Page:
The Lifespans of Insects With Short Lives

Many insects, such as butterflies, have a lifespan that occurs in four stages: egg, larva, pupa, and adult. Other insects, such as grasshoppers, do not have a pupal stage and instead go through three stages: egg, nymph, and adult. The length of each stage can vary based on many things, from the insect species to the temperature outside—but what some insects share in common is a very short adult stage. Keep reading to learn about five insects with some of the shortest adult stages in their lifespan.

The Return of the Brown Marmorated Stink Bug

The change of seasons from summer to fall means many things: leaves changing colors, dropping temperatures, and—depending on where you live—stink bugs sneaking into your home. Stink bugs were named for their distinct ability to emit an unpleasant odor when they are threatened or disturbed by predators like lizards or birds. This also means that if stink bugs enter your home and feel threatened, you’ll be faced with dealing with their strong smell in your house. As we head into fall, you might find yourself with more active stink bugs than usual, so it’s important to know the basics about these smelly insects.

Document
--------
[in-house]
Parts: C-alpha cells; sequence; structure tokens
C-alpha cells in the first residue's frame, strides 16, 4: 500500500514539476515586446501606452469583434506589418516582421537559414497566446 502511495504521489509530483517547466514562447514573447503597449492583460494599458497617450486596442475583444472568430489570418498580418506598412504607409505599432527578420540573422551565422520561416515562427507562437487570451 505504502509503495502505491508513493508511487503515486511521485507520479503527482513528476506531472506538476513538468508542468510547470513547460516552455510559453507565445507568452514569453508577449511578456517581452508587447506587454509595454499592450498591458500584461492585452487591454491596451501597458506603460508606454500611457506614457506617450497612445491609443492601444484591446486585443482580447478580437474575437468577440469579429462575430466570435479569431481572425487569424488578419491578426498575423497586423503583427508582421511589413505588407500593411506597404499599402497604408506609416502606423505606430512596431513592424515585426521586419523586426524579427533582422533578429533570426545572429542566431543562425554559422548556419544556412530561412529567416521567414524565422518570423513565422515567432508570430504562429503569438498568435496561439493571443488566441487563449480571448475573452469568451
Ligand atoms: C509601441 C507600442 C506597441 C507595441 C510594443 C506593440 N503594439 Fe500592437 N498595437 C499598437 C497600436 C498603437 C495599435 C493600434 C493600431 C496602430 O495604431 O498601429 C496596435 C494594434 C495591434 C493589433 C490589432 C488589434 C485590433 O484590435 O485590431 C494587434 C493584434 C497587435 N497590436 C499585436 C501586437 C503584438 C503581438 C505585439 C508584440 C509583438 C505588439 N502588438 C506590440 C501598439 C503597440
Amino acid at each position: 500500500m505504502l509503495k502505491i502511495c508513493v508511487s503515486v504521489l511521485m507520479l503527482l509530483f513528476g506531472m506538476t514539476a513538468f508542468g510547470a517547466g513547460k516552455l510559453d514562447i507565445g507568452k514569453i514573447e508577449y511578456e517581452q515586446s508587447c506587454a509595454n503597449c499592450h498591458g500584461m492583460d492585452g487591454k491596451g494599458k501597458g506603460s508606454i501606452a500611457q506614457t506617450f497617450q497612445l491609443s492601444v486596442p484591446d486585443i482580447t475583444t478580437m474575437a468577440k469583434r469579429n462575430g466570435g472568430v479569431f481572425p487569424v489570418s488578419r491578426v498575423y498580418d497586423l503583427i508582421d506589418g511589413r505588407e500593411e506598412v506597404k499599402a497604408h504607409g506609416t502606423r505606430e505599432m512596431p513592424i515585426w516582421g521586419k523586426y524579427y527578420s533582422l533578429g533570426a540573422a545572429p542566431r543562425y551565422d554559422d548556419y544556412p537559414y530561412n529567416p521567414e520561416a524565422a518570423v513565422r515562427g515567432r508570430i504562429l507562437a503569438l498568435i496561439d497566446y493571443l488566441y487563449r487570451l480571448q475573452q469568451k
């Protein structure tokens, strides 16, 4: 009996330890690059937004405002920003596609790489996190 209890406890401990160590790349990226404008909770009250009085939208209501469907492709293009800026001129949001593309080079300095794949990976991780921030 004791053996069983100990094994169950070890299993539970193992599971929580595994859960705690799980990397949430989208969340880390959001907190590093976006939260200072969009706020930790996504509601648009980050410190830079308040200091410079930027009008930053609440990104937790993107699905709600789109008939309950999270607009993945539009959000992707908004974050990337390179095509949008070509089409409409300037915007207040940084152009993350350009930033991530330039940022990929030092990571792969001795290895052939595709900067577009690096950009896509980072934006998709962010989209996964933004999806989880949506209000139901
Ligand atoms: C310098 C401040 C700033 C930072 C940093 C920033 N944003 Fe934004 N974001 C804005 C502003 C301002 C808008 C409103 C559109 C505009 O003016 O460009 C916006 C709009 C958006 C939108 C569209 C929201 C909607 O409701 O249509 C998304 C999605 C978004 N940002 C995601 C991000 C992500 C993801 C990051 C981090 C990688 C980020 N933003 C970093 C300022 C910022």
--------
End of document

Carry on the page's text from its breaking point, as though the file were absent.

What are Earwigs?

Most people have probably heard of earwigs at some point or another. These creepy-looking insects are associated with some urban myths. Learn the truth about earwigs, including what attracts them and how to help get rid of them.

ARE TICKS DANGEROUS?

The majority of ticks will deliver painless bites without any noticeable symptoms. However, some ticks can carry a variety of bacteria and pathogens for disease. Although not all ticks are dangerous, you don’t want to risk coming into contact with these blood-sucking insects.

ARE TICKS DANGEROUS?

The majority of ticks will deliver painless bites without any noticeable symptoms. However, some ticks can carry a variety of bacteria and pathogens for disease. Although not all ticks are dangerous, you don’t want to risk coming into contact with these blood-sucking insects.

Are Bed Bugs Contagious?

Bed bugs are not too picky about where and when they catch a ride and don’t necessarily have a preferred mode of transportation, so it’s no surprise how many people wonder, are bed bugs contagious?

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Cluster Flies In Your Home

If you’re like many homeowners, you’ve dealt with annoying flies ruining your summer barbecues and outdoor dinner parties. You may have even become accustomed to whipping out the flypaper and heavy-duty bug zappers the minute you hear the familiar buzz of a fly. These annoying pests are likely house flies, which can pose significant health risks to you and your family. But have you ever seen large, sluggish flies loitering inside your home in the autumn and winter? They may be cluster flies.

Tips to Get Rid of Stink Bugs in Your House